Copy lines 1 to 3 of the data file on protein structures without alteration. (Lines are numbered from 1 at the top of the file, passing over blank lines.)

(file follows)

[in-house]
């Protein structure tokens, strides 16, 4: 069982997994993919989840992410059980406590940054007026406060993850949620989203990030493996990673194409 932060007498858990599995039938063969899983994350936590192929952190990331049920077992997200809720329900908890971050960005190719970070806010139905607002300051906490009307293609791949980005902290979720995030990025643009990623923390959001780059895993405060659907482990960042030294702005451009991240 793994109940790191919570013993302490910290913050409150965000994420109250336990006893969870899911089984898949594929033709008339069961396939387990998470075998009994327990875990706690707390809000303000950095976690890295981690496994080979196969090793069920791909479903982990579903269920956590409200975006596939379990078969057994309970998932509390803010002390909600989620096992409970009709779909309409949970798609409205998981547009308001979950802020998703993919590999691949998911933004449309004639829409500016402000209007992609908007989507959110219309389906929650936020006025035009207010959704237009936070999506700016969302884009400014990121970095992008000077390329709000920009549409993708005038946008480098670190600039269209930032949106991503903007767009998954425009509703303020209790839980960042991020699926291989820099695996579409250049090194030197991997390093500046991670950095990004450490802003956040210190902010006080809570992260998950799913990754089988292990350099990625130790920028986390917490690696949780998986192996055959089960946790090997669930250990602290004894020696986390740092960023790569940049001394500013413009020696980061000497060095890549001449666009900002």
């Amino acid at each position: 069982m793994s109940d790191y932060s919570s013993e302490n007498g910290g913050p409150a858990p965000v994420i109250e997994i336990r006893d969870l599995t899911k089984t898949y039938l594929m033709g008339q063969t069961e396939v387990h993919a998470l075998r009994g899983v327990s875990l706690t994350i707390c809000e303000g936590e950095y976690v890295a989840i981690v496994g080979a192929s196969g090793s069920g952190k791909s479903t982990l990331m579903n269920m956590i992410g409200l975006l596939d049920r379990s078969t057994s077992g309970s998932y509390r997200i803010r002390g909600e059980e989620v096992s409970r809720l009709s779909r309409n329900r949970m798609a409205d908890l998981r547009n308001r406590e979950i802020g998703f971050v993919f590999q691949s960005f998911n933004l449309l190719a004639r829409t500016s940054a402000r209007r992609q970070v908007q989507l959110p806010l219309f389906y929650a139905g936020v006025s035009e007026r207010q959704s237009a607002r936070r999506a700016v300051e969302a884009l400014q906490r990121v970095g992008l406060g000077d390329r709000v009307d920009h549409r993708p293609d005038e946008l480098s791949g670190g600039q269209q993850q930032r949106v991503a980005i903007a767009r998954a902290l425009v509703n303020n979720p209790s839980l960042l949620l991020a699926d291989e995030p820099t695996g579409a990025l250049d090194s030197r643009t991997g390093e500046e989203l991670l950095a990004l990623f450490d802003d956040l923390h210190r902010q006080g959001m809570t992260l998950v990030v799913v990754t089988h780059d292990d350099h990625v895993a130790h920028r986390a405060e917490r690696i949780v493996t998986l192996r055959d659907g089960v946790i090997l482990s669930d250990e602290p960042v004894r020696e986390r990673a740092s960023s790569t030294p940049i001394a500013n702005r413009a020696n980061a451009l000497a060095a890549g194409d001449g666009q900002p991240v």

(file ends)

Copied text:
[in-house]
């Protein structure tokens, strides 16, 4: 069982997994993919989840992410059980406590940054007026406060993850949620989203990030493996990673194409 932060007498858990599995039938063969899983994350936590192929952190990331049920077992997200809720329900908890971050960005190719970070806010139905607002300051906490009307293609791949980005902290979720995030990025643009990623923390959001780059895993405060659907482990960042030294702005451009991240 793994109940790191919570013993302490910290913050409150965000994420109250336990006893969870899911089984898949594929033709008339069961396939387990998470075998009994327990875990706690707390809000303000950095976690890295981690496994080979196969090793069920791909479903982990579903269920956590409200975006596939379990078969057994309970998932509390803010002390909600989620096992409970009709779909309409949970798609409205998981547009308001979950802020998703993919590999691949998911933004449309004639829409500016402000209007992609908007989507959110219309389906929650936020006025035009207010959704237009936070999506700016969302884009400014990121970095992008000077390329709000920009549409993708005038946008480098670190600039269209930032949106991503903007767009998954425009509703303020209790839980960042991020699926291989820099695996579409250049090194030197991997390093500046991670950095990004450490802003956040210190902010006080809570992260998950799913990754089988292990350099990625130790920028986390917490690696949780998986192996055959089960946790090997669930250990602290004894020696986390740092960023790569940049001394500013413009020696980061000497060095890549001449666009900002």
């Amino acid at each position: 069982m793994s109940d790191y932060s919570s013993e302490n007498g910290g913050p409150a858990p965000v994420i109250e997994i336990r006893d969870l599995t899911k089984t898949y039938l594929m033709g008339q063969t069961e396939v387990h993919a998470l075998r009994g899983v327990s875990l706690t994350i707390c809000e303000g936590e950095y976690v890295a989840i981690v496994g080979a192929s196969g090793s069920g952190k791909s479903t982990l990331m579903n269920m956590i992410g409200l975006l596939d049920r379990s078969t057994s077992g309970s998932y509390r997200i803010r002390g909600e059980e989620v096992s409970r809720l009709s779909r309409n329900r949970m798609a409205d908890l998981r547009n308001r406590e979950i802020g998703f971050v993919f590999q691949s960005f998911n933004l449309l190719a004639r829409t500016s940054a402000r209007r992609q970070v908007q989507l959110p806010l219309f389906y929650a139905g936020v006025s035009e007026r207010q959704s237009a607002r936070r999506a700016v300051e969302a884009l400014q906490r990121v970095g992008l406060g000077d390329r709000v009307d920009h549409r993708p293609d005038e946008l480098s791949g670190g600039q269209q993850q930032r949106v991503a980005i903007a767009r998954a902290l425009v509703n303020n979720p209790s839980l960042l949620l991020a699926d291989e995030p820099t695996g579409a990025l250049d090194s030197r643009t991997g390093e500046e989203l991670l950095a990004l990623f450490d802003d956040l923390h210190r902010q006080g959001m809570t992260l998950v990030v799913v990754t089988h780059d292990d350099h990625v895993a130790h920028r986390a405060e917490r690696i949780v493996t998986l192996r055959d659907g089960v946790i090997l482990s669930d250990e602290p960042v004894r020696e986390r990673a740092s960023s790569t030294p940049i001394a500013n702005r413009a020696n980061a451009l000497a060095a890549g194409d001449g666009q900002p991240v």